The world according to Kyrie
I got it with Kyrie Irving.
When he held countercultural beliefs like the earth is flat and distorted health standards by refusing to vaccinate, the damage was at least limited.
But when he shared the controversial and anti-Semitic documentary “Hebrews to Negroes: Wake Up Black America” on Twitter, he took the Brooklyn Nets star’s ignorance to a whole new level.
Even his best friend, LeBron James, criticized Irving’s irresponsible participation in the insulting documentary. What Irving fails to understand, it seems, is that he’s not just anyone else on the planet and his 4.6 million Twitter followers attest to that.
Quoting the Anti-Defamation League website, the 2018 documentary based on director Ronald Dalton Jr.’s book series of the same name attempts to “prove the belief of black Hebrew Israelis that certain people of color, including black Americans, are the true descendants of biblical Israel.”
The three-hour long documentary, she added, “promotes beliefs common among anti-Semitic and extremist factions in the BHI movement, including allegations that modern Jews are impostors who stole blacks’ religious heritage and engaged in ‘cover-up’ to prevent blacks from knowing their ‘true’ identity.” .
The Anti-Defamation League also said that the documentary “amplifies ancient anti-Semitic tropes about Jewish power, control, and greed, including false claims that Jews control the media, and discusses the identity of modern Jews, claiming that they are “religious converts” who are descended from the Khazars and have no historical connection. in the Land of Israel.”
While Irving has since apologized (after the network banned at least five matches after initially dealing with the controversial post of the point guard wearing baby gloves), you can’t restore the damage he’s done to the Jewish community by backing the documentary.
Since then, Nike has also suspended its relationship with the former Duke star and temporarily suspended the planned launch of Irving’s next signature shoe, the Kyrie 8.
In the wake of Irving’s fiasco, the Nets impressively turned a full 180 degrees in dealing with his stellar guard (having also tired of Irving’s many opportunities to disavow the documentary).
Although Kevin Durant has defended his best friend, the Brooklyn administration has reportedly issued six conditions for returning Irving to the team:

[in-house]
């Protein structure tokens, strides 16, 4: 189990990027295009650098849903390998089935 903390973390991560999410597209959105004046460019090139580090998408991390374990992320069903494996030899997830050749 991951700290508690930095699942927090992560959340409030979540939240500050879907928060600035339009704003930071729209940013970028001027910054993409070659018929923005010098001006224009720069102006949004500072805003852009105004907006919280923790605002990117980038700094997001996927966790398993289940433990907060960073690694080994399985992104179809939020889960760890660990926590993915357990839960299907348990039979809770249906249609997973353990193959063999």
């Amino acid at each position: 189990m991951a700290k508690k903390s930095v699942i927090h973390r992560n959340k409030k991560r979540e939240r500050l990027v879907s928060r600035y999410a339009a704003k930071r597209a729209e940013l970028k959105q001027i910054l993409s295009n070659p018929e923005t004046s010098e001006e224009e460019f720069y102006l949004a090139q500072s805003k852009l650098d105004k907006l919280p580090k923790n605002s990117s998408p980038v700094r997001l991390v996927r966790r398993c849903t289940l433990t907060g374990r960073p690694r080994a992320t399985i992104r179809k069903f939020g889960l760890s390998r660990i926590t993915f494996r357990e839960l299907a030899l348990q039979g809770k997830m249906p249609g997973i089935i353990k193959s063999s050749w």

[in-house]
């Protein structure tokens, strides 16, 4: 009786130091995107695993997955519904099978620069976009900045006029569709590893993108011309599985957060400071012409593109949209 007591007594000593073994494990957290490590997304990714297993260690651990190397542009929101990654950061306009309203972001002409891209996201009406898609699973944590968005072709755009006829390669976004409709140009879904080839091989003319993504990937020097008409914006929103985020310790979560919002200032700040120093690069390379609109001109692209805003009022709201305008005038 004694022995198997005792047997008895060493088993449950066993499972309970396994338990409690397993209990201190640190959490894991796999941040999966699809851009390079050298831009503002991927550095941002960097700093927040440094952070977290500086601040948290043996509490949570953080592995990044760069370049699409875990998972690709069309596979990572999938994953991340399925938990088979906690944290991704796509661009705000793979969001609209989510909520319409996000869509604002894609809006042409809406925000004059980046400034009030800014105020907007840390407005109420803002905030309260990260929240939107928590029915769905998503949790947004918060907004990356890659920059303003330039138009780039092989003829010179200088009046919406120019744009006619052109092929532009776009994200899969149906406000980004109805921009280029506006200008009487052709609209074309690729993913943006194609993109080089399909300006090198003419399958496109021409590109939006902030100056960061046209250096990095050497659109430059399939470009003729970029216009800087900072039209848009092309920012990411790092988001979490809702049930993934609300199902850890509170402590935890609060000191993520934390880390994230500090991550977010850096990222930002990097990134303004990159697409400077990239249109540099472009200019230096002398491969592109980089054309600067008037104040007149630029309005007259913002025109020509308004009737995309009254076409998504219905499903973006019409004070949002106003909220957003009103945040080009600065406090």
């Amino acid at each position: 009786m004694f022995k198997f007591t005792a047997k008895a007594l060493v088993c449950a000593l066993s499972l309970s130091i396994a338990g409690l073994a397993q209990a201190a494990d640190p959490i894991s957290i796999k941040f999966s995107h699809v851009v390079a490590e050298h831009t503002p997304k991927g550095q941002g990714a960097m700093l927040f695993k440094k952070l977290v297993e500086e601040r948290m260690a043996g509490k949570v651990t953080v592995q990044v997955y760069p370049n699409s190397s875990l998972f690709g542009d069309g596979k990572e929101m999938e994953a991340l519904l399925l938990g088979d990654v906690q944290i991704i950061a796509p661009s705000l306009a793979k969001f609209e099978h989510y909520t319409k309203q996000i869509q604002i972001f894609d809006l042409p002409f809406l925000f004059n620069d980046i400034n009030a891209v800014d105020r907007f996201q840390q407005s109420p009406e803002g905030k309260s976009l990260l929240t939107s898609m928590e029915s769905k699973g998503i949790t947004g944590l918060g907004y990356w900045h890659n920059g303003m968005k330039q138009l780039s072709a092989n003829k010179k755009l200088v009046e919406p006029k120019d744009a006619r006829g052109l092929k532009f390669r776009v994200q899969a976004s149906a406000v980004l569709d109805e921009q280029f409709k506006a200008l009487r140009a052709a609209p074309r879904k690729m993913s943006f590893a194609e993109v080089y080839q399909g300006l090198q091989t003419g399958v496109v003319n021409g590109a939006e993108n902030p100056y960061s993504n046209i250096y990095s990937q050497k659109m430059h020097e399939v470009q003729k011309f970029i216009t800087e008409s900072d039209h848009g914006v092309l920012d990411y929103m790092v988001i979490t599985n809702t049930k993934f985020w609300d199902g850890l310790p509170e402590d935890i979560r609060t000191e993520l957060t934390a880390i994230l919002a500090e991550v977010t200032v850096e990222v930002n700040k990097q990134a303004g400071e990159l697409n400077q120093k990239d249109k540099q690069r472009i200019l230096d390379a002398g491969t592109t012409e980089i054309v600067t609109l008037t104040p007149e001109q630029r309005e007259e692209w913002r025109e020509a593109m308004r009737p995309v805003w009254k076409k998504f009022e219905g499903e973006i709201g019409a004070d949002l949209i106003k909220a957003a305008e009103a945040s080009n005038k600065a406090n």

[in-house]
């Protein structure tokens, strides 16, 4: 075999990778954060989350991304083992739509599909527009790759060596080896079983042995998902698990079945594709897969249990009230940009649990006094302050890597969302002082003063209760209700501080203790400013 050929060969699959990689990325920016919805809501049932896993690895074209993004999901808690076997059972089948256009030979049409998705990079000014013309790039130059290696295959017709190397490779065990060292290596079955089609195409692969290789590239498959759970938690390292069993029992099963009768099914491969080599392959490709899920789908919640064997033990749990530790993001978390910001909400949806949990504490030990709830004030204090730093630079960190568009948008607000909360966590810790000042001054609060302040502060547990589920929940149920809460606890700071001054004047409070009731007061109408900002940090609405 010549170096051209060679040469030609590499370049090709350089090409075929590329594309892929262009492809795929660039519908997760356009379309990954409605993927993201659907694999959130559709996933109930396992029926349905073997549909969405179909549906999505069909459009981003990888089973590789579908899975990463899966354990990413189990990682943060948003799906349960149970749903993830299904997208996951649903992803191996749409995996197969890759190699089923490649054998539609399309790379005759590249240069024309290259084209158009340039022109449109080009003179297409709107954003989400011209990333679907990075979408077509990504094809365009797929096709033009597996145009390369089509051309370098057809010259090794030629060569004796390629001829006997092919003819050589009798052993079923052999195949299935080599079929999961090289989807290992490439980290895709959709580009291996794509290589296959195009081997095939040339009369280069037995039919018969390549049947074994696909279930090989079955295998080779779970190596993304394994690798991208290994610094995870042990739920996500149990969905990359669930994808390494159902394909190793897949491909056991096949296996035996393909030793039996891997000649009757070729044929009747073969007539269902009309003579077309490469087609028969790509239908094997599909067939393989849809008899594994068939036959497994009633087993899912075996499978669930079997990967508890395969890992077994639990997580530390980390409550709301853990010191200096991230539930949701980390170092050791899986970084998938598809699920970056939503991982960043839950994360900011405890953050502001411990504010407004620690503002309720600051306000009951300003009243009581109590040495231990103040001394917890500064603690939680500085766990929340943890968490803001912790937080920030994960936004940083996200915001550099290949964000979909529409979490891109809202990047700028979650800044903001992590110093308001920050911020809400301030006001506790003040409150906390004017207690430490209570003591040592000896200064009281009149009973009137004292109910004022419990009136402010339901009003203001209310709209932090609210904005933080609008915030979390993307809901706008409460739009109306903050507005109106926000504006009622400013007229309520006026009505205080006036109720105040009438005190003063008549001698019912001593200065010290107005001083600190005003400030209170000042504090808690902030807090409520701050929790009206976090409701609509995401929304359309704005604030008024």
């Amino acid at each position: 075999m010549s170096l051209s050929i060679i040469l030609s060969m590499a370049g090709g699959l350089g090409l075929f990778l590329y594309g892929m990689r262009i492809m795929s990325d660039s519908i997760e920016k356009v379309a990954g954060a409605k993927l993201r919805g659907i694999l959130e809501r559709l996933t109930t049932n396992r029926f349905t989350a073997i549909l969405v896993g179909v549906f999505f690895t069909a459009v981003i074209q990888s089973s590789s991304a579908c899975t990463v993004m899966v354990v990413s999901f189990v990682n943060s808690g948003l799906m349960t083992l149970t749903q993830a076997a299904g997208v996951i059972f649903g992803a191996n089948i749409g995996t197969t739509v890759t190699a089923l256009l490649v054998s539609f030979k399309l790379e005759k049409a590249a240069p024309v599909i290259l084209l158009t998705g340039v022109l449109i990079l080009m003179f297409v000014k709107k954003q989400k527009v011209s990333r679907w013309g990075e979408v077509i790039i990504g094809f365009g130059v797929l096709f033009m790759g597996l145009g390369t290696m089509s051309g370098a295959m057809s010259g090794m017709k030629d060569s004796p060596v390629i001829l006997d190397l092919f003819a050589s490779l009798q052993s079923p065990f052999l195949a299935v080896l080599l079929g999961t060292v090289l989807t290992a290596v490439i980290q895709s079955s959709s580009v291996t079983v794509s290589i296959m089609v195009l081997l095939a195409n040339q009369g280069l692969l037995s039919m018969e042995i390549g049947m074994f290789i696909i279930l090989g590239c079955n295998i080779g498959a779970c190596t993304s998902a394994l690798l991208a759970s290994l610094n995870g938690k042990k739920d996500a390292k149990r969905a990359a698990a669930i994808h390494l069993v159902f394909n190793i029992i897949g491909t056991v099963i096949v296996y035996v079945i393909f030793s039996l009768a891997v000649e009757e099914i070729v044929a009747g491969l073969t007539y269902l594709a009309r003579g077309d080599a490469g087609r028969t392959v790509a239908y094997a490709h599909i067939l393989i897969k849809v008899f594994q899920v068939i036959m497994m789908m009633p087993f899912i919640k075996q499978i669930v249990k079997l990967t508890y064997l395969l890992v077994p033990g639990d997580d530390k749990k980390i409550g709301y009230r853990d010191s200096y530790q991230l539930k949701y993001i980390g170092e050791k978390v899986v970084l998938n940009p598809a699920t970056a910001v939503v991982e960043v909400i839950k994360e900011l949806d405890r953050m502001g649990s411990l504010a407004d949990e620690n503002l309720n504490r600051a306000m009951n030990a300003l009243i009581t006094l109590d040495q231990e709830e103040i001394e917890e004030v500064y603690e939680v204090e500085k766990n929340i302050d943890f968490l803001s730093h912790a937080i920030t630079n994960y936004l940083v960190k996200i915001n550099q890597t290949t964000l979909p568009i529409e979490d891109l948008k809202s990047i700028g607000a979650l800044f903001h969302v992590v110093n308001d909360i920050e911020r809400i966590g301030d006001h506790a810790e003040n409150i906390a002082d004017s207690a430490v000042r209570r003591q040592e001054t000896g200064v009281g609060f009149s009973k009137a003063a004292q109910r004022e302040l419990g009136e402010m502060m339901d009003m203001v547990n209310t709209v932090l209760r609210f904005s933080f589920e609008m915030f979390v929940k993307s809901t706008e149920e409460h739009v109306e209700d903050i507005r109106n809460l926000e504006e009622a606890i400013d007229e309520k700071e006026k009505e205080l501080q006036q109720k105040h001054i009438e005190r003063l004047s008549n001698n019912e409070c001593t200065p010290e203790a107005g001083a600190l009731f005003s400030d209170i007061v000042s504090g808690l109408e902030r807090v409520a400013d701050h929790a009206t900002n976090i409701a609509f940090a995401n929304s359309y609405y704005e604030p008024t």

– Irving should apologize for posting a link to a documentary containing anti-Semitic material;
– He must also condemn the film;
He must donate $500,000 to anti-hate causes;
– Must receive sensitivity training;
He must train to educate himself about anti-Semitism; He must meet with the Anti-Defamation League and Jewish leaders; And the
He must meet with Lawyer Joseph Tsai to demonstrate his understanding of the issues.
I’m not entirely sure if Irving would make it through the Nets laundry list of terms because it’s so comprehensive and even his apology wasn’t genuine at first because it was only posted on Instagram.
Even the great Kareem Abdul-Jabbar is tired of Irving’s antics and thinks he can’t be fixed in this case.
The Captain recently posted on Twitter that “Honestly, there is little hope that it will change because it is isolated by fame and money and surrounded by yes people. There is no impulse to know how to distinguish between propaganda and facts. All that remains is for the world to decide how it should respond to it.”
If you ask me, Nets owner Joe Tsai and general manager Sean Mark should cut the contract and cancel Irving’s contract even if he completes his “Mission Impossible” to-do list (I’ll sell my game set if he does).
Irving has been a repeat offender when it comes to societal norms, and his disruption has cost not only the Nets’ success in court, but to their disgrace. Once he’s out of the NBA, he’ll have fewer people worshiping him and going there for his platform to adopt his false beliefs.
The world according to Kyrie is flat and so is his bank account if he continues his wayward ways.